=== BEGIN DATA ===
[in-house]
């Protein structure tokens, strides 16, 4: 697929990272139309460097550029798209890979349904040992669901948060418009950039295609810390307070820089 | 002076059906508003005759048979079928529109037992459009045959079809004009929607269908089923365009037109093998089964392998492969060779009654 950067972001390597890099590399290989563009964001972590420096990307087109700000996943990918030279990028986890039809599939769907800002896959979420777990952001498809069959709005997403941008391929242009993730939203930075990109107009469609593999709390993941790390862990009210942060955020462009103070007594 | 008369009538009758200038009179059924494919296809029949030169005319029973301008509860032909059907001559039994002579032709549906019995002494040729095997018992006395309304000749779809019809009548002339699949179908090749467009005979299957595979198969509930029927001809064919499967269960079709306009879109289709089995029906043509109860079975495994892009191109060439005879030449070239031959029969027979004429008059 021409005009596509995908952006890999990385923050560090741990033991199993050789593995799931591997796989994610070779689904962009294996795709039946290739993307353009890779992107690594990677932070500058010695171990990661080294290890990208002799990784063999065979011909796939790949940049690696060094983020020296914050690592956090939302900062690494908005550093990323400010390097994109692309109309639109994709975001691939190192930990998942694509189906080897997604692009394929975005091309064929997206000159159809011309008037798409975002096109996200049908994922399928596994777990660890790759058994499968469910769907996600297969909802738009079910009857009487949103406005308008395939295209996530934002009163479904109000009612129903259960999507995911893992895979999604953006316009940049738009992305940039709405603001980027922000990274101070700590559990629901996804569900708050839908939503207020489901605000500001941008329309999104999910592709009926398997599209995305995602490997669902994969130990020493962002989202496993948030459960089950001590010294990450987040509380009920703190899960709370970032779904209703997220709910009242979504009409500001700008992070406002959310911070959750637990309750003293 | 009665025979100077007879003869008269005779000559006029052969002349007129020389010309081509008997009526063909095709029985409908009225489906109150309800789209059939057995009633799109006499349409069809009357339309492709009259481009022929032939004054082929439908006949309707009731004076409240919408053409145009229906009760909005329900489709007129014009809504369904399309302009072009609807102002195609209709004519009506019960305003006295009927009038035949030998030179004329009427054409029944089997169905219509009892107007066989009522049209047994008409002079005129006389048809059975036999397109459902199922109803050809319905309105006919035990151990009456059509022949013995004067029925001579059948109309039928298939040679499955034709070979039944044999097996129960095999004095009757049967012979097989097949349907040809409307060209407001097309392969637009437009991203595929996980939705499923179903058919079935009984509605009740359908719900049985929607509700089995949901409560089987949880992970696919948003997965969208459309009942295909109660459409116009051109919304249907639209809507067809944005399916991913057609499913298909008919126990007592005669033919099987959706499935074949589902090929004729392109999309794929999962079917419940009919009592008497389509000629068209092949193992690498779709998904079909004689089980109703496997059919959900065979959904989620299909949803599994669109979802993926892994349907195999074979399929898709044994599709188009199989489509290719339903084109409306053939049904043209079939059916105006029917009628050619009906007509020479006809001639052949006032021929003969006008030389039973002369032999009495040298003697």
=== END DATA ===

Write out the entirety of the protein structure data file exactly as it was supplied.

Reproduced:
[in-house]
């Protein structure tokens, strides 16, 4: 697929990272139309460097550029798209890979349904040992669901948060418009950039295609810390307070820089 | 002076059906508003005759048979079928529109037992459009045959079809004009929607269908089923365009037109093998089964392998492969060779009654 950067972001390597890099590399290989563009964001972590420096990307087109700000996943990918030279990028986890039809599939769907800002896959979420777990952001498809069959709005997403941008391929242009993730939203930075990109107009469609593999709390993941790390862990009210942060955020462009103070007594 | 008369009538009758200038009179059924494919296809029949030169005319029973301008509860032909059907001559039994002579032709549906019995002494040729095997018992006395309304000749779809019809009548002339699949179908090749467009005979299957595979198969509930029927001809064919499967269960079709306009879109289709089995029906043509109860079975495994892009191109060439005879030449070239031959029969027979004429008059 021409005009596509995908952006890999990385923050560090741990033991199993050789593995799931591997796989994610070779689904962009294996795709039946290739993307353009890779992107690594990677932070500058010695171990990661080294290890990208002799990784063999065979011909796939790949940049690696060094983020020296914050690592956090939302900062690494908005550093990323400010390097994109692309109309639109994709975001691939190192930990998942694509189906080897997604692009394929975005091309064929997206000159159809011309008037798409975002096109996200049908994922399928596994777990660890790759058994499968469910769907996600297969909802738009079910009857009487949103406005308008395939295209996530934002009163479904109000009612129903259960999507995911893992895979999604953006316009940049738009992305940039709405603001980027922000990274101070700590559990629901996804569900708050839908939503207020489901605000500001941008329309999104999910592709009926398997599209995305995602490997669902994969130990020493962002989202496993948030459960089950001590010294990450987040509380009920703190899960709370970032779904209703997220709910009242979504009409500001700008992070406002959310911070959750637990309750003293 | 009665025979100077007879003869008269005779000559006029052969002349007129020389010309081509008997009526063909095709029985409908009225489906109150309800789209059939057995009633799109006499349409069809009357339309492709009259481009022929032939004054082929439908006949309707009731004076409240919408053409145009229906009760909005329900489709007129014009809504369904399309302009072009609807102002195609209709004519009506019960305003006295009927009038035949030998030179004329009427054409029944089997169905219509009892107007066989009522049209047994008409002079005129006389048809059975036999397109459902199922109803050809319905309105006919035990151990009456059509022949013995004067029925001579059948109309039928298939040679499955034709070979039944044999097996129960095999004095009757049967012979097989097949349907040809409307060209407001097309392969637009437009991203595929996980939705499923179903058919079935009984509605009740359908719900049985929607509700089995949901409560089987949880992970696919948003997965969208459309009942295909109660459409116009051109919304249907639209809507067809944005399916991913057609499913298909008919126990007592005669033919099987959706499935074949589902090929004729392109999309794929999962079917419940009919009592008497389509000629068209092949193992690498779709998904079909004689089980109703496997059919959900065979959904989620299909949803599994669109979802993926892994349907195999074979399929898709044994599709188009199989489509290719339903084109409306053939049904043209079939059916105006029917009628050619009906007509020479006809001639052949006032021929003969006008030389039973002369032999009495040298003697």